After my last post, Dropping Volume – Better have some solid processes, we got a nasty comment on facebook about the logic of riding small paddle boards as opposed to just shortboarding.


 

For starters, I don’t tolerate haters here, so if you post anything negative in a mean spirited way, the comment will be deleted, and you’ll be blocked.  I can’t do anything about shitty mindsets for the greater world, but if you choose to play here, you’ve got to be cordial.

That doesn’t mean we can’t disagree, in fact I love a good argument, but not haters.  Constructive criticism is always welcome and encouraged.  I’m a work in progress, as are we all.

I do look at negativity,  especially from haters, as an excuse to reflect on what you’re doing and to make sure you’re on the right path.  Everyone has their own opinion, and in their mind, they’re correct.  I try on that hat, whatever it is, to make sure I’m not suffering from cognitive dissonance.

Through that lens I asked myself, “Why not just shortboard?”  Here’s where I landed.

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  1. It’s just more fun on more days.  My surf session to fun surf session ratio is about 100% since I started paddling.  It sounds terrible, but shortboarding my ratio was probably 50%, and I left the water less happy when I arrived 25% of the time.  Surfing is all about riding waves, so if the waves aren’t on it’s difficult to feel fulfilled.
  2. The Challenge.  Riding small boards is one of the hardest things I’ve done in sport.  I enjoy the challenge.  I look forward to the challenge.  It’s fun to feel like a kook, and all you have to do to get back to that place is drop a few liters.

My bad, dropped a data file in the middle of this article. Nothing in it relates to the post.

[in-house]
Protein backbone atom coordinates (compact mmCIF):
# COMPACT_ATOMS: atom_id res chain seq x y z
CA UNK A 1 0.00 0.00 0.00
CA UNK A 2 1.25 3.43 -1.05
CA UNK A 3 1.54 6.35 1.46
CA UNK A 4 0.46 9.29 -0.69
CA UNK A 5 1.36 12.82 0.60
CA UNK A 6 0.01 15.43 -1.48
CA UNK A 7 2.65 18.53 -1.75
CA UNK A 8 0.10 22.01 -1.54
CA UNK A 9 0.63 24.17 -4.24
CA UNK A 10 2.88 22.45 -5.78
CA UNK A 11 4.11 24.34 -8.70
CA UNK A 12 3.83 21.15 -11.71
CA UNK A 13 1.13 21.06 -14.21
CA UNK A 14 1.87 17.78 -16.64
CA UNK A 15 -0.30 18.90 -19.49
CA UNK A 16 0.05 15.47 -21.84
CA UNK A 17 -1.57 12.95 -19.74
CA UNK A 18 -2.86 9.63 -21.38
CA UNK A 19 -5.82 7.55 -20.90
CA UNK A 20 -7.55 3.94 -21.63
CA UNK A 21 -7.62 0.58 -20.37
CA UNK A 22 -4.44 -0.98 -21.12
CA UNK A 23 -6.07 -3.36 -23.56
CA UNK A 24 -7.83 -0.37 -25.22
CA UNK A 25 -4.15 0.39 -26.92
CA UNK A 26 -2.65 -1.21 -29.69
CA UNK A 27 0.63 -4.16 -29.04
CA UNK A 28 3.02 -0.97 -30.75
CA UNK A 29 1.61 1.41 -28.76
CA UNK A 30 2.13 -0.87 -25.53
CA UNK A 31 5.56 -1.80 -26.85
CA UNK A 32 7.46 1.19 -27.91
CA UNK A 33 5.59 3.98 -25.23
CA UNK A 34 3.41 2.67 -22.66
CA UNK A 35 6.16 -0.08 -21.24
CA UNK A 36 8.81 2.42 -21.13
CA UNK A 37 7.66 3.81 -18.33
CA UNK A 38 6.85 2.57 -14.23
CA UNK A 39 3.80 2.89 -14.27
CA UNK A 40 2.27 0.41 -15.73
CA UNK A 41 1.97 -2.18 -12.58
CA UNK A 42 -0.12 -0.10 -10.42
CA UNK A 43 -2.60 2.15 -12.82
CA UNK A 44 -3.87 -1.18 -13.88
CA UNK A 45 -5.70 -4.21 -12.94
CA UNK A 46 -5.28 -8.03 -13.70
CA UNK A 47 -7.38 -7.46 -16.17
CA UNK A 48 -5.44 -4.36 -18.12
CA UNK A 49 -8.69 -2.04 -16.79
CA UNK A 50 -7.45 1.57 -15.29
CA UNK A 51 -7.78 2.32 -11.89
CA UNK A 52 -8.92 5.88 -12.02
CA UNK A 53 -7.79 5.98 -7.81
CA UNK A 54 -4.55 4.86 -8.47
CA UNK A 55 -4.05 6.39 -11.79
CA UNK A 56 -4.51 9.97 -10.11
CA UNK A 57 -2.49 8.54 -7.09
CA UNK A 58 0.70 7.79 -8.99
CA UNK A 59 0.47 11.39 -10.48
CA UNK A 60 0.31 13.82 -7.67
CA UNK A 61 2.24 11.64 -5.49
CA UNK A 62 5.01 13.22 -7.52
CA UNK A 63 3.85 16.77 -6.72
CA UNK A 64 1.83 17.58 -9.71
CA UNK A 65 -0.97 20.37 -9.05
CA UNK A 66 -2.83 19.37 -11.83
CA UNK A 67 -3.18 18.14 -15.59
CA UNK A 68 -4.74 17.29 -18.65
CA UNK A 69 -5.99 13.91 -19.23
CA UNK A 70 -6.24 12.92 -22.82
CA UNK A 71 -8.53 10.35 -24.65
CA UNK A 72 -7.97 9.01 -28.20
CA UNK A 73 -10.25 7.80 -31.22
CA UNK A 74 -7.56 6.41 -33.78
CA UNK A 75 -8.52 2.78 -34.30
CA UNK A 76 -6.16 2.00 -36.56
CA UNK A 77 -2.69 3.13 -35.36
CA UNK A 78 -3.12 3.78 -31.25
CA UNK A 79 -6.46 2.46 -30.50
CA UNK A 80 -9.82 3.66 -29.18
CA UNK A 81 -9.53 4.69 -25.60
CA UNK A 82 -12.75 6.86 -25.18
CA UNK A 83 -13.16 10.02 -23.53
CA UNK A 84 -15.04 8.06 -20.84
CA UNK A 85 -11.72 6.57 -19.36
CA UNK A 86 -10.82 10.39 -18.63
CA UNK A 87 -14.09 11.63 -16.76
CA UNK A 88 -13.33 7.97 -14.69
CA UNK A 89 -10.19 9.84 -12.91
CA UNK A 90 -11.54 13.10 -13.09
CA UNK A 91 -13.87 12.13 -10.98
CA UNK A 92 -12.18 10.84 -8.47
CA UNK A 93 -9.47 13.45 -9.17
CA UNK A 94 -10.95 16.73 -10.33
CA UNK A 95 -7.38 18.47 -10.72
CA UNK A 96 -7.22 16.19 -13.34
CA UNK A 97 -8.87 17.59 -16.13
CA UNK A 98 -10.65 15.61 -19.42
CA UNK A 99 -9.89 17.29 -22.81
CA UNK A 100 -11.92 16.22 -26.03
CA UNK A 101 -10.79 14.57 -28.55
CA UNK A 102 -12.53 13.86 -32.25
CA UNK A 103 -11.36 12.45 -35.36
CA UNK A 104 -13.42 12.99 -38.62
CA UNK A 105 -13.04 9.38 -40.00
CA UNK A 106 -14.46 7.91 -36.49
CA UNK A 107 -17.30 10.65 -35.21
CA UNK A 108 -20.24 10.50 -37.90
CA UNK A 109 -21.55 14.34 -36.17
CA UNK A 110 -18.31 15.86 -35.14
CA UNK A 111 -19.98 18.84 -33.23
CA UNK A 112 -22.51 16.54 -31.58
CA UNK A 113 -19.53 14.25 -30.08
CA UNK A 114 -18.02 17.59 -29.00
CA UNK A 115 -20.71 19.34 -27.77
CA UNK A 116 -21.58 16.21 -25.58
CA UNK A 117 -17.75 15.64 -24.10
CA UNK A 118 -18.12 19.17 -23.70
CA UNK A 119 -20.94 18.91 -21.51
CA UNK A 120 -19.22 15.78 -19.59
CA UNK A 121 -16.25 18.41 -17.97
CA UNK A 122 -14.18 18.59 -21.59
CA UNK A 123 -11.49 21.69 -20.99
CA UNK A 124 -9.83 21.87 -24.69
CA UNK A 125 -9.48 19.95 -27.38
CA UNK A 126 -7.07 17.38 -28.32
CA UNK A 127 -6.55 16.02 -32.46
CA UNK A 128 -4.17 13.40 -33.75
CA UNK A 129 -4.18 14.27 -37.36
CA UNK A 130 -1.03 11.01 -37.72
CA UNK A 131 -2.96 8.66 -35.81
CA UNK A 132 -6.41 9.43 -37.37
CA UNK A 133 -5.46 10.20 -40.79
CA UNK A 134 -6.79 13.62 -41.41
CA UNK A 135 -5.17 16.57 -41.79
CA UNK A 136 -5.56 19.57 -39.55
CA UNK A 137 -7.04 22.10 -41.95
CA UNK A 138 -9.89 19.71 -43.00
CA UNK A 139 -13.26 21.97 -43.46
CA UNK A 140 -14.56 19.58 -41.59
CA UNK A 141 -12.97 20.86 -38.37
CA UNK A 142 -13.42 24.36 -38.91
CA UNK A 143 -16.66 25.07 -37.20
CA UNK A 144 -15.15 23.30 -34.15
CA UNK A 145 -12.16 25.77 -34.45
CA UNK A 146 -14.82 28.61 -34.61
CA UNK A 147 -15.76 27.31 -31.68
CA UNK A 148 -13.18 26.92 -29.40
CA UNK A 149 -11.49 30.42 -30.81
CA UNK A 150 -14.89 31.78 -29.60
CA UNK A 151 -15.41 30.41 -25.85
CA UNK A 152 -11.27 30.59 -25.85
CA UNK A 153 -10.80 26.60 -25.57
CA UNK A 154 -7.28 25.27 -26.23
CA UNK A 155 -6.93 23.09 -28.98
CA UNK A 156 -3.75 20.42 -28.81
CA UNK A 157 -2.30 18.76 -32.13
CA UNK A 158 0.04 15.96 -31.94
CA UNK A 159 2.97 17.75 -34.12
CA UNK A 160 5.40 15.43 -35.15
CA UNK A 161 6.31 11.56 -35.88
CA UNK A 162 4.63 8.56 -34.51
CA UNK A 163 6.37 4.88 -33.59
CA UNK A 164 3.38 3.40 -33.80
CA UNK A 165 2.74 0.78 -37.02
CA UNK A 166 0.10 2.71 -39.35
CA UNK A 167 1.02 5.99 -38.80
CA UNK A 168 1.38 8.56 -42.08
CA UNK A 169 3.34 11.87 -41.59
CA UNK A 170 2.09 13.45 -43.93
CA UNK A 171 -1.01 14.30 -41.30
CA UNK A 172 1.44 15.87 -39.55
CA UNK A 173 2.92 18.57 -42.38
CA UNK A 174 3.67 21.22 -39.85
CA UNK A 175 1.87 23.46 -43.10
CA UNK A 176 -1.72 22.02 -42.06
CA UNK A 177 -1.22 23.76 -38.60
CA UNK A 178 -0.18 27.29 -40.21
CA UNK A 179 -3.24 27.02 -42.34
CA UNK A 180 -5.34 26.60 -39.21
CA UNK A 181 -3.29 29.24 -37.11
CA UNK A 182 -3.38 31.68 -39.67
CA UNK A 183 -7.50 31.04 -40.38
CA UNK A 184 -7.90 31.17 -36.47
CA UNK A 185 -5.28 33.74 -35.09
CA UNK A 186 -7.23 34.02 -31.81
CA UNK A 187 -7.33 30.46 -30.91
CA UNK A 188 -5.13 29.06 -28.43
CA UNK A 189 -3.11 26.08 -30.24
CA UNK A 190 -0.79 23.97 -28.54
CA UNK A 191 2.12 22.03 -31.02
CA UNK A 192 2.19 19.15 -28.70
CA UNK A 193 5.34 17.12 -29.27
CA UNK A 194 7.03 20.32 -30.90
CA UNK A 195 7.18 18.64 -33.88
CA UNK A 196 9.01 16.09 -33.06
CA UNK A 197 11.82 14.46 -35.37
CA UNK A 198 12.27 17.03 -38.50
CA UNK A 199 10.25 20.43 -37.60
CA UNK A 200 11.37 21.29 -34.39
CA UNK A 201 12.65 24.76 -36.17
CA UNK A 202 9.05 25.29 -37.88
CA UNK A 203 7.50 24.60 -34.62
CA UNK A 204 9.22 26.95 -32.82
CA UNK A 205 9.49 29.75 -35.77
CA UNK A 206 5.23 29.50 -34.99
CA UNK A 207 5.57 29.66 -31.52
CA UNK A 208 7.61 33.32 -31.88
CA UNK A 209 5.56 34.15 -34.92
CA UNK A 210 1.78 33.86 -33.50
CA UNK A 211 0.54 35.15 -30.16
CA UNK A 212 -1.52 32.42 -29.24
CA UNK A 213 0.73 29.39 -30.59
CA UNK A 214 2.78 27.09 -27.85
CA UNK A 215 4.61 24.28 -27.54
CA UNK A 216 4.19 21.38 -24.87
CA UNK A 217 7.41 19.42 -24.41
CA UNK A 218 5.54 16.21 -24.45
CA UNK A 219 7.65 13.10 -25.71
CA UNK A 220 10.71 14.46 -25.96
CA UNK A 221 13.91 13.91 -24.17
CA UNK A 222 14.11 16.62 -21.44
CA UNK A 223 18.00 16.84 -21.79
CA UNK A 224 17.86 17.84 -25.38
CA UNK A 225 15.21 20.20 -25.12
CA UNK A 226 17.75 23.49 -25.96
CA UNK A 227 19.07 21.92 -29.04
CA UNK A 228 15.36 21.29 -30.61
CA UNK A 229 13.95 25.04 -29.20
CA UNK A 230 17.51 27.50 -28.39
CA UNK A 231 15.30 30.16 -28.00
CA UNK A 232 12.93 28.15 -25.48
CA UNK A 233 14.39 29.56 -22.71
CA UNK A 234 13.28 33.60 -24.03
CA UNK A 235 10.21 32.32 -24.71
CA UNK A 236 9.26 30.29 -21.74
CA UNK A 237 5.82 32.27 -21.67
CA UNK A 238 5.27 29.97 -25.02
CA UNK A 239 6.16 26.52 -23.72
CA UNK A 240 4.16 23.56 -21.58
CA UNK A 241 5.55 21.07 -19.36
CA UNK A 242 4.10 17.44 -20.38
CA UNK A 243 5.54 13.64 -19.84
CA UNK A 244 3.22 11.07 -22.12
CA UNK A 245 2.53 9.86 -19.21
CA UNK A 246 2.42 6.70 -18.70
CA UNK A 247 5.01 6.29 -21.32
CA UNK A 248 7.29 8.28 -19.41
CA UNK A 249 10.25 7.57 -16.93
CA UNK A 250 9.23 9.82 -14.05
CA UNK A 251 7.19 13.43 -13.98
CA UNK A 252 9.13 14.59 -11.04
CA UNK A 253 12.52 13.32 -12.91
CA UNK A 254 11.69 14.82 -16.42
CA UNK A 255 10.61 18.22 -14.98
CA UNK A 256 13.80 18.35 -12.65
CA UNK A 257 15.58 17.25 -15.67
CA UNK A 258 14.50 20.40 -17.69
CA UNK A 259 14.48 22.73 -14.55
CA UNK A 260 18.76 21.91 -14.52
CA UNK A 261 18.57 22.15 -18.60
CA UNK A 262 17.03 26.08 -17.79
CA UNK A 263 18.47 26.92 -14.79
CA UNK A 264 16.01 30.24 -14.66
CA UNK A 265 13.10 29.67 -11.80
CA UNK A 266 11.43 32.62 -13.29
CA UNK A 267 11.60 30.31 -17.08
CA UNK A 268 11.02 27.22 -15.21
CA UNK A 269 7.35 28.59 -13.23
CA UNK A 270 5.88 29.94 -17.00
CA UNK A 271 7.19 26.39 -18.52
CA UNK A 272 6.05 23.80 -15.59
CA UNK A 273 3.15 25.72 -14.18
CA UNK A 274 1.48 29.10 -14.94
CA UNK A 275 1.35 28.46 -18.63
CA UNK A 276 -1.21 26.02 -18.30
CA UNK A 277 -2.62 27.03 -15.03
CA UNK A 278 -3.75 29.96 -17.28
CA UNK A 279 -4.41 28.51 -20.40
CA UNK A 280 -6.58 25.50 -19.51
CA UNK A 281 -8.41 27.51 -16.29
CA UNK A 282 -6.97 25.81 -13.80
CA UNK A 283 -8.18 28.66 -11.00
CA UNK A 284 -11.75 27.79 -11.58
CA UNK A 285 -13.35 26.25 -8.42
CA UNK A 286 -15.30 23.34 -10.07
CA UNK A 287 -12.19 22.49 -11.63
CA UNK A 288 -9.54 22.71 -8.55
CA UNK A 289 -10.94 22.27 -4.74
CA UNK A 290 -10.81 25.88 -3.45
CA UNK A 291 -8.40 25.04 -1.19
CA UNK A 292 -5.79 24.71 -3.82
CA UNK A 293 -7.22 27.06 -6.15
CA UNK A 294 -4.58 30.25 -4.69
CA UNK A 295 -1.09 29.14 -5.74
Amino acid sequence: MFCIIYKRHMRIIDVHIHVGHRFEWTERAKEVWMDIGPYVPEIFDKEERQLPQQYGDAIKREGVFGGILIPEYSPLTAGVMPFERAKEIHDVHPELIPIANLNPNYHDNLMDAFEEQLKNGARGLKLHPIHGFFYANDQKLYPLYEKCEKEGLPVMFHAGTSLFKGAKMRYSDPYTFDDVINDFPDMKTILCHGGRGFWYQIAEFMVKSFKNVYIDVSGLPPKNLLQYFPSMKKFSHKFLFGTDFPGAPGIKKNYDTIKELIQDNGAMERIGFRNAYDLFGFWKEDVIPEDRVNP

3. Forced Mindfulness.  If you’re pushing your volume limits, you’re using 100% of your focus to balance.  That focus translates to being fully present in the moment.  Yes, you do get that same zen moment in shortboarding, but only when riding waves.  In paddling small boards you can extend the active meditation.
  4. The workout.  Going to the gym is a thing of the past.  Maybe I do a few sets of kettlebells each week, but I used to workout for an hour a day while shortboarding.  Now, I just paddle surf, and I stay in better shape.  It is the total body workout that swimming wishes it was.
  5. Body Type.  I’m 6.1 at 183 today.  I’m built more like a free safety than a pro surfer.  In surfing my weight has always worked against me, there is no added value in being strong.  Not true in paddle surfing.  In paddle surfing you can leverage strength through the paddle with an exponential effect.
  6. Peer group.  I like paddlers.  The commonalities we all share are solid traits.  I’ve met many of my best friends through paddling.
  7. Steep Innovation Curve.  Paddle surfing is still in its infancy.  It’s fun being a paddle surfer now, just as I assume it was amazing to be a surfer in the 60’s and 70’s.  With each new innovation you get to experience surf in a new way.  Shortboarding’s been stagnant for a long while, but paddle surfing is evolving every day.  I have no idea what shape I’ll be riding next year.  Or what kind of paddle.  Innovation and change are fun places to be.
  8. Paddle surfing is a complete sport.  Fun.  Exercise.  Challenge.  Comradery.

After looking in the hater mirror, I don’t doubt my path for a second.

What do you love about paddle surfing?

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